Foundation’s EAC Facilitates Hands-On Therapy, With This

One-Of-One Authorized 2017 HURST Jeepster Commando Build


The immaculate – and impressively modified –  Jeep Wrangler pictured here is a full-circle culmination of a concept the Austin Hatcher Foundation for Pediatric Cancer has periodically used to benefit its cause: create a custom vehicle with a whole lot of help from gracious benefactors, use it as a promotional tool to increase awareness about the foundation and then auction the vehicle to raise much-needed funds.

This HURST Jeep has followed that template, albeit with some tweaks. Thanks to the foundation’s Educational Advancement Center (EAC) and its innovative Industrial Arts Program, this build-out is an inside job.

Young cancer patients who benefit from the foundation’s free services turned the wrenches themselves during the first half of this year, transforming the new Jeep Wrangler into a modern-day, One-of-One authorized, HURST Jeepster Commando. The original classic 1960s-early 1970s Jeep produced a cult-like following  before being taken out of production. That following lives on, in the form of Jeepster enthusiast organizations.

Enthusiasts have to love this reimagined Jeepster for its looks and, more so, for how those looks were achieved. After all, children involved in the EAC’s Industrial Art Program created thise One-Of-One 2017 HURST Jeepster Commando2017 Jeep Wrangler JK Unlimited Hurst Edition.

It’s beautiful. So is the back story.

Austin Hatcher Osborn's, namesake of the Foundation, father, Jim Osborn, used to own a Hurst Jeepster Commando back in the 70’s when

they were new.  In fact, Austin Hatcher’s great-grandfather, John Baxter Hatcher, owned a Jeep dealership in Athens, TN. -

Hatcher Pontiac/Cadillac/JEEP.


For this project, Mtn. View Auto Group, donated the brand new Jeep for the project.  Rugged Ridge, which develops and sells Jeep parts and accessories for the Jeep and off-road enthusiast market, donated parts for the transformation. (Rugged Ridge is a division of Omix-ADA, the market-leader for replacement and restoration Jeep parts.) Truck N’ Trailers USA of Chattanooga provided work space along with lift capability and plenty of tools.


The Austin Hatcher Foundation, normally in the business of providing hope, this time provided kids. And so it proceeded, with Saturday build-out sessions where work morphed into fun – and a whole lot more.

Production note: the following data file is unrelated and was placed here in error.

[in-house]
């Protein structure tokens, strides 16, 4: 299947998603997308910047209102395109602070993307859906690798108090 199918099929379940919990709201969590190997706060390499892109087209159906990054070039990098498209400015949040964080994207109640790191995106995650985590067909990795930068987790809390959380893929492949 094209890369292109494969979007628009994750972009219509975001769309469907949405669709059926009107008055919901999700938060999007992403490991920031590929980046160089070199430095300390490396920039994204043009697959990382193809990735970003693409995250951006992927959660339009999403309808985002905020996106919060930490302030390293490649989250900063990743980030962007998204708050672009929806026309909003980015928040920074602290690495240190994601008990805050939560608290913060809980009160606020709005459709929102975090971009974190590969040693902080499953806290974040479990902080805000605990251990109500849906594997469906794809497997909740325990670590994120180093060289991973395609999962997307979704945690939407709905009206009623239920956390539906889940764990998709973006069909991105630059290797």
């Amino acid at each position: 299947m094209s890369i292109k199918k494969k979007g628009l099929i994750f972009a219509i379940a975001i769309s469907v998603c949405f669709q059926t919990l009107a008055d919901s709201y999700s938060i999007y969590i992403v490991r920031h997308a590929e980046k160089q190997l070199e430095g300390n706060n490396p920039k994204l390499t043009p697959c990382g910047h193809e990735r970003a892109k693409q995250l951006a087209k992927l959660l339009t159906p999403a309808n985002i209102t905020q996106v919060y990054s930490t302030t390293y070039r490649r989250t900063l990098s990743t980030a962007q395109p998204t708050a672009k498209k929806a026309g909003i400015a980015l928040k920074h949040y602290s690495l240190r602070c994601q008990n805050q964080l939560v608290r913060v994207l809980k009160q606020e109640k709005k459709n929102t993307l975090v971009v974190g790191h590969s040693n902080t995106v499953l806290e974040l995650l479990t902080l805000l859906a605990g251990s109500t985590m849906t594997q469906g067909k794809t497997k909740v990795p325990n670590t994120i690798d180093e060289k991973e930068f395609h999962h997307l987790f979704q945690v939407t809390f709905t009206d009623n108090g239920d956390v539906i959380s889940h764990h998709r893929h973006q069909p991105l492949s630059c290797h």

Hatcher Dealership late 50's - early 60's
John Baxter Hatcher (Austin's Great-Grandfather)
Hatcher Dealership Billboard

The foundation’s Industrial Arts Program can be equated to what would be called “shop class” in a normal school setting, with the standard benefits of introducing children to the basics of home repair, manual craftsmanship and machine safety. At the EAC, however, the setting is anything but normal and those basics are enhanced to the benefit of both the young patients and their family members. Accent is on developing and improving family and team-building skills; treating and improving coordination deficits resulting from cancer treatments; and treating and improving behavioral, memory and learning deficits resulting from treatments that affect both a child and their family.


In effect, this project has meshed old with new. The tried-and-true, build-out concept the foundation has utilized in the past is a perfect fit for the EAC.


“This was a brilliant plan,” wrote Tyler Coolidge on the Rugged Ride website, at “While there were likely some tough build days, they are not nearly as tough as the kids who’ve fearlessly tackled them and found ways to laugh and smile through the entire process.”


 “This is exactly the type of thing where the benefits of the EAC and the Industrial Arts program can be maximized,” said Foundation President Amy Jo Osborn. “First and foremost, our children are getting the ultimate hands-on experience on working on the Jeep. We also expect that the project’s positive overall impact on the foundation will be immense. The ability to get involved in projects like this is what makes the work being done at the EAC so vital.”


Since the build was completed, Rugged Ridge has had the Jeep on a promotional tour, appearing at various automotive shows and other events. Then, on Sept. 20-21, it will be displayed at the MEDCO trade show in Philadelphia. (MEDCO is North America’s largest combined tool

and equipment wholesaler in the automotive aftermarket.) After that, the Jeep returns home to the Austin Hatcher Foundation. 

The Jeep will be auctioned off in Dallas at the Leake Auction the week of November 15, 2018 with proceeds benefiting the Austin Hatcher Foundation


“At the trade show we will really be able to promote our Industrial Arts Program, the EAC and a partnership with MEDCO,” Osborn said. “We’re going to show that the tools the kids have used on the build were not only for work but for therapy, as well.


“And we would love to continue these sorts of projects. We already have proposals in the works, and are looking for corporate partners. This is something we were talking about in 2017. In 2018 we’ve done it. And now, we want to keep doing it. This is a ‘Win-win” because a lot of companies, such as Rugged Ridge, have their own vehicles they use for marketing purposes. We can get our children involved in other projects like this that could also end with an auction to benefit the foundation.”

Austin Hatcher Foundation for Pediatric Cancer 

232 East 11th Street, Suite 100, Chattanooga, TN  37402  

phone: 423.243.3471    fax: 423-498-3581